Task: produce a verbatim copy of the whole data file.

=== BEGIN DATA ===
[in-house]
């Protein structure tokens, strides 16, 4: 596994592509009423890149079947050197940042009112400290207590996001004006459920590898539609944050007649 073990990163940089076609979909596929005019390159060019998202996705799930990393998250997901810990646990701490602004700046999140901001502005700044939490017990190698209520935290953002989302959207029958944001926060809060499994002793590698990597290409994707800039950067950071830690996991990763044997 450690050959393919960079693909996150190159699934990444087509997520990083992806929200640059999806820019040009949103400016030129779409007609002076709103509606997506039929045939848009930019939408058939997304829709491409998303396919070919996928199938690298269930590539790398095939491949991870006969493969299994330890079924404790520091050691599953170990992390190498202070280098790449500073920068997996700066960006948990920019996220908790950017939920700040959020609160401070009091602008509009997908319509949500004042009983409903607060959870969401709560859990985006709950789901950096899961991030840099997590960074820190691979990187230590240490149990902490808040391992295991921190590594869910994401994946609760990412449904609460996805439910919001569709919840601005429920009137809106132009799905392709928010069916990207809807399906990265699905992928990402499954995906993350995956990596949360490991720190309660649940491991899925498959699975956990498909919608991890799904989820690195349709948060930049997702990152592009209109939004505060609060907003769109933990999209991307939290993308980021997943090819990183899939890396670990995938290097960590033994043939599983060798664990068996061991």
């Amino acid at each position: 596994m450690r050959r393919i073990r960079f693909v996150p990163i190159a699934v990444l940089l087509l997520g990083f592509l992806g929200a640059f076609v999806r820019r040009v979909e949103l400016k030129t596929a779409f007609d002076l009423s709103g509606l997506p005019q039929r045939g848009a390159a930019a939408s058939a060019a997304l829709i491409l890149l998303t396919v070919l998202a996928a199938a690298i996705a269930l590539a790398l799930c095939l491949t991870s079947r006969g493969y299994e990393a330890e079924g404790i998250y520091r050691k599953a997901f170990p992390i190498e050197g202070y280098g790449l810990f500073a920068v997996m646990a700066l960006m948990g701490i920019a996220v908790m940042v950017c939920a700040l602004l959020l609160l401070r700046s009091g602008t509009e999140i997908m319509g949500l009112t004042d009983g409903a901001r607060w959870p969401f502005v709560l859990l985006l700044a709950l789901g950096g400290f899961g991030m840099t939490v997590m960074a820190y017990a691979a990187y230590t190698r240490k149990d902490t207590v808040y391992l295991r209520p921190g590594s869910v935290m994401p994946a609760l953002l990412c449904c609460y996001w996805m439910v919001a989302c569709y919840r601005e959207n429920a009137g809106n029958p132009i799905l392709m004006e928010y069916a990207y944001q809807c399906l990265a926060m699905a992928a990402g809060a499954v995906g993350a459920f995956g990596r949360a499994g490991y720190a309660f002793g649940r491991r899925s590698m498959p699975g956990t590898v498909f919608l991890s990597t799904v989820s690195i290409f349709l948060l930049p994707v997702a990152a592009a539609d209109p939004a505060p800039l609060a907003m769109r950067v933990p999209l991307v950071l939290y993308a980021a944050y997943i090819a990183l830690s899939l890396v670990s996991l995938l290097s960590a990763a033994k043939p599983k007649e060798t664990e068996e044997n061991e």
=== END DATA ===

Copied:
[in-house]
């Protein structure tokens, strides 16, 4: 596994592509009423890149079947050197940042009112400290207590996001004006459920590898539609944050007649 073990990163940089076609979909596929005019390159060019998202996705799930990393998250997901810990646990701490602004700046999140901001502005700044939490017990190698209520935290953002989302959207029958944001926060809060499994002793590698990597290409994707800039950067950071830690996991990763044997 450690050959393919960079693909996150190159699934990444087509997520990083992806929200640059999806820019040009949103400016030129779409007609002076709103509606997506039929045939848009930019939408058939997304829709491409998303396919070919996928199938690298269930590539790398095939491949991870006969493969299994330890079924404790520091050691599953170990992390190498202070280098790449500073920068997996700066960006948990920019996220908790950017939920700040959020609160401070009091602008509009997908319509949500004042009983409903607060959870969401709560859990985006709950789901950096899961991030840099997590960074820190691979990187230590240490149990902490808040391992295991921190590594869910994401994946609760990412449904609460996805439910919001569709919840601005429920009137809106132009799905392709928010069916990207809807399906990265699905992928990402499954995906993350995956990596949360490991720190309660649940491991899925498959699975956990498909919608991890799904989820690195349709948060930049997702990152592009209109939004505060609060907003769109933990999209991307939290993308980021997943090819990183899939890396670990995938290097960590033994043939599983060798664990068996061991």
């Amino acid at each position: 596994m450690r050959r393919i073990r960079f693909v996150p990163i190159a699934v990444l940089l087509l997520g990083f592509l992806g929200a640059f076609v999806r820019r040009v979909e949103l400016k030129t596929a779409f007609d002076l009423s709103g509606l997506p005019q039929r045939g848009a390159a930019a939408s058939a060019a997304l829709i491409l890149l998303t396919v070919l998202a996928a199938a690298i996705a269930l590539a790398l799930c095939l491949t991870s079947r006969g493969y299994e990393a330890e079924g404790i998250y520091r050691k599953a997901f170990p992390i190498e050197g202070y280098g790449l810990f500073a920068v997996m646990a700066l960006m948990g701490i920019a996220v908790m940042v950017c939920a700040l602004l959020l609160l401070r700046s009091g602008t509009e999140i997908m319509g949500l009112t004042d009983g409903a901001r607060w959870p969401f502005v709560l859990l985006l700044a709950l789901g950096g400290f899961g991030m840099t939490v997590m960074a820190y017990a691979a990187y230590t190698r240490k149990d902490t207590v808040y391992l295991r209520p921190g590594s869910v935290m994401p994946a609760l953002l990412c449904c609460y996001w996805m439910v919001a989302c569709y919840r601005e959207n429920a009137g809106n029958p132009i799905l392709m004006e928010y069916a990207y944001q809807c399906l990265a926060m699905a992928a990402g809060a499954v995906g993350a459920f995956g990596r949360a499994g490991y720190a309660f002793g649940r491991r899925s590698m498959p699975g956990t590898v498909f919608l991890s990597t799904v989820s690195i290409f349709l948060l930049p994707v997702a990152a592009a539609d209109p939004a505060p800039l609060a907003m769109r950067v933990p999209l991307v950071l939290y993308a980021a944050y997943i090819a990183l830690s899939l890396v670990s996991l995938l290097s960590a990763a033994k043939p599983k007649e060798t664990e068996e044997n061991e």